Snoring is a treatable problem, but no matter what causes it and no matter what measures you choose to take to resolve it, the most important thing you should do is ask for your partner’s support.

(Via: https://www.marriage.com/blog/tips/stop-snoring-to-save-your-relationship/ )

Instead of complaining about it incessantly, sit down with your partner and talk about the situation. Together, you guys can work things out without having to resort to drastic solutions. You really don’t want to end up sleeping in another room, do you?

Don’t let snoring get between you and your partner. After all, there are snoring mouthpieces devices that can help your snoring partner.

Before you go …

Rugby Player Study Suggests Snoring, Sleep Apnea Linked to Sudden Cardiac Death

A study of university rugby players has shown that they are more likely to suffer sleep-disordered breathing than an average middle-aged man.

The study also showed that the athletes who experience this problem are also more likely to have low levels of oxygen in their blood and higher pulse rates during the night, suggesting that athletes with sleep-disordered breathing may be at risk of heart abnormalities.

The researchers say this study could indicate that sleep-disordered breathing (SDB) is a factor in the phenomenon of seemingly healthy young athletes dying from a sudden and unexplained heart attack.

The study, published in ERJ Open Research was led by Yoshitaka Iso, a cardiologist and associate professor at Showa University Research Institute for Sport and Exercise Sciences, Yokohama, Japan. “We wanted to investigate the prevalence of sleep-disordered breathing in collision sport athletes, such as rugby or American-style football players, because we know that they usually have a higher BMI and larger neck circumference than athletes from other sports,” he says in a release.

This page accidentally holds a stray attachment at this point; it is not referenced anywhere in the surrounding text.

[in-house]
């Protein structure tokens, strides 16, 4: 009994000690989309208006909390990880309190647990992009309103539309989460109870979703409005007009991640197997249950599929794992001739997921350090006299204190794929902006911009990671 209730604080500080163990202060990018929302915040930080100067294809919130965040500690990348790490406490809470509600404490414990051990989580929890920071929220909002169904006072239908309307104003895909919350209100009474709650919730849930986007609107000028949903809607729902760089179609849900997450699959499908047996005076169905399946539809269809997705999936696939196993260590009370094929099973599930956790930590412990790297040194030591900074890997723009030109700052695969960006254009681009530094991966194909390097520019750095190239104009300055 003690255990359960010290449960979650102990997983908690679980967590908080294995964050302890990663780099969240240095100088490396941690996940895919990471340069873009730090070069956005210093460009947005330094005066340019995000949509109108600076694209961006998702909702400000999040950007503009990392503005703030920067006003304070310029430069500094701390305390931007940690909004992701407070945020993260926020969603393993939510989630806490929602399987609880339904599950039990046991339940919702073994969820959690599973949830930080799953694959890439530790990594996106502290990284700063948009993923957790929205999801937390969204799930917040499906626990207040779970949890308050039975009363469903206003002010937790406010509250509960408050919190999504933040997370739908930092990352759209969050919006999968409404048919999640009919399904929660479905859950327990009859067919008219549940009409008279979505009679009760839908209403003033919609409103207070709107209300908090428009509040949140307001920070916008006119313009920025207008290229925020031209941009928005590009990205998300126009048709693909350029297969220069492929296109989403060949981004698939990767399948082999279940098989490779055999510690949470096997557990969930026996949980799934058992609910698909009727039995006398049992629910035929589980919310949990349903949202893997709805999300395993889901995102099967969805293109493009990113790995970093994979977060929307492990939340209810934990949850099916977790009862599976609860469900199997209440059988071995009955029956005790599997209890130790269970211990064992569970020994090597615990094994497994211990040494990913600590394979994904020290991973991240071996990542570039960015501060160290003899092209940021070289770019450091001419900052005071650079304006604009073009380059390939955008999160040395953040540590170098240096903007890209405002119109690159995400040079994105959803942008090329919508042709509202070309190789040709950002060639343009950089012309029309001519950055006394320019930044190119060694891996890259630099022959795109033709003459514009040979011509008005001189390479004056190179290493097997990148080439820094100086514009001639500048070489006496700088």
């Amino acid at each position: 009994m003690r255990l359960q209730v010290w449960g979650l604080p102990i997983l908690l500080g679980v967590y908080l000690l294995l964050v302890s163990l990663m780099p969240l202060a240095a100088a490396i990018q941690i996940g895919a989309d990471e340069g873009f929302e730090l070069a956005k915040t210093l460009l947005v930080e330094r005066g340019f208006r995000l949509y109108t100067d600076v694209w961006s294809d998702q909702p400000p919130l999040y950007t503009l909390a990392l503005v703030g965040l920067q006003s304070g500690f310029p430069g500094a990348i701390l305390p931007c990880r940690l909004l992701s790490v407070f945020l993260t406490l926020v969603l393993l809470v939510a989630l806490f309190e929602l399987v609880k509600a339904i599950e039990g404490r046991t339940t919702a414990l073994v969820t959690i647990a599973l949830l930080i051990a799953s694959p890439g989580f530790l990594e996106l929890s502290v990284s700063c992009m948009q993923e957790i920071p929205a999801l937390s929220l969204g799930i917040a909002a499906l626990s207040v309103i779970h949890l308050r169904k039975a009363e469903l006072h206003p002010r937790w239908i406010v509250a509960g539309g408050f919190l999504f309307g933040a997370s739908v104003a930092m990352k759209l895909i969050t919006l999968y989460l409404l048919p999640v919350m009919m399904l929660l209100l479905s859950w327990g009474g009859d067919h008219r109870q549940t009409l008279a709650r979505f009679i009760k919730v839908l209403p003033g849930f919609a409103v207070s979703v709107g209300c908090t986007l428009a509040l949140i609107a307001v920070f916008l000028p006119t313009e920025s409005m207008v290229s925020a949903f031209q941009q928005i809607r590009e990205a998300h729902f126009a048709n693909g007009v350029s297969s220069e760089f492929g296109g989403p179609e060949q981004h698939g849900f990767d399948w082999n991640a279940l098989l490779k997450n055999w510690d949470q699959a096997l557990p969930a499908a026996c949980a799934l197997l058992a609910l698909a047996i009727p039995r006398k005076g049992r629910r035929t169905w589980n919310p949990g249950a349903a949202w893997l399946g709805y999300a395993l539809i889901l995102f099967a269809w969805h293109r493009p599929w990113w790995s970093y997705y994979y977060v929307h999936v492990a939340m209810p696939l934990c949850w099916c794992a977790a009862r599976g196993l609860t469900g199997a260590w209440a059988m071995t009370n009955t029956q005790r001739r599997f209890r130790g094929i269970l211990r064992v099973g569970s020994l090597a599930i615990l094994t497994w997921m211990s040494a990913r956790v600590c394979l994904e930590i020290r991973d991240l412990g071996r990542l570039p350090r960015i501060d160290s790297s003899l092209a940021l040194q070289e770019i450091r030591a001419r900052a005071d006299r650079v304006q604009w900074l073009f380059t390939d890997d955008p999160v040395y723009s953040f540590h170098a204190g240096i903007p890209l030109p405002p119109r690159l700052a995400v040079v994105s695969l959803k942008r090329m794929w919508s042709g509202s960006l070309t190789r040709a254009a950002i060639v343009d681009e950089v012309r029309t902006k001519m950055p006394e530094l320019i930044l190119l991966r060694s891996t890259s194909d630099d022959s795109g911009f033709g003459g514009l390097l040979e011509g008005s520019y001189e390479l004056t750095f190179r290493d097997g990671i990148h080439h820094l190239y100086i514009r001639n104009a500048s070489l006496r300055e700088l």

“We tend to assume that young, competitive athletes will not experience conditions like SDB, which are more common in people with a higher BMI and inactive lifestyles, but more research is needed to determine what may be contributing to sudden cardiac death in athletes, and SDB is a good candidate for this as it can affect the heart’s normal functions.”

The study included 42 male rugby players aged 18-19 years. A special device was used to monitor overnight changes in the athletes’ breathing rhythm, heartbeats and heart rate, blood oxygen levels, the number of times they woke up, and how long they were awake for.

The data showed that 18 (43%) of the athletes met the criteria for SDB, which means they experienced 5 or more pauses in breathing that lasted for at least 10 seconds, over a total sleeping time of more than 3 hours.

The data also showed that athletes with SDB had higher average heart-rates and lower levels of oxygen in their blood than athletes who did not have SDB. They also experienced more periods of time when

Best Wake Up Lights of 2019

You probably know what it’s like to be woken up by a
traditional alarm clock.

At your chosen wake up time, the alarm starts it’s
loud beeping, buzzing, or ringing, startling you out of a sound sleep. You wake
up confused, not really sure of what’s going on. After a few seconds, you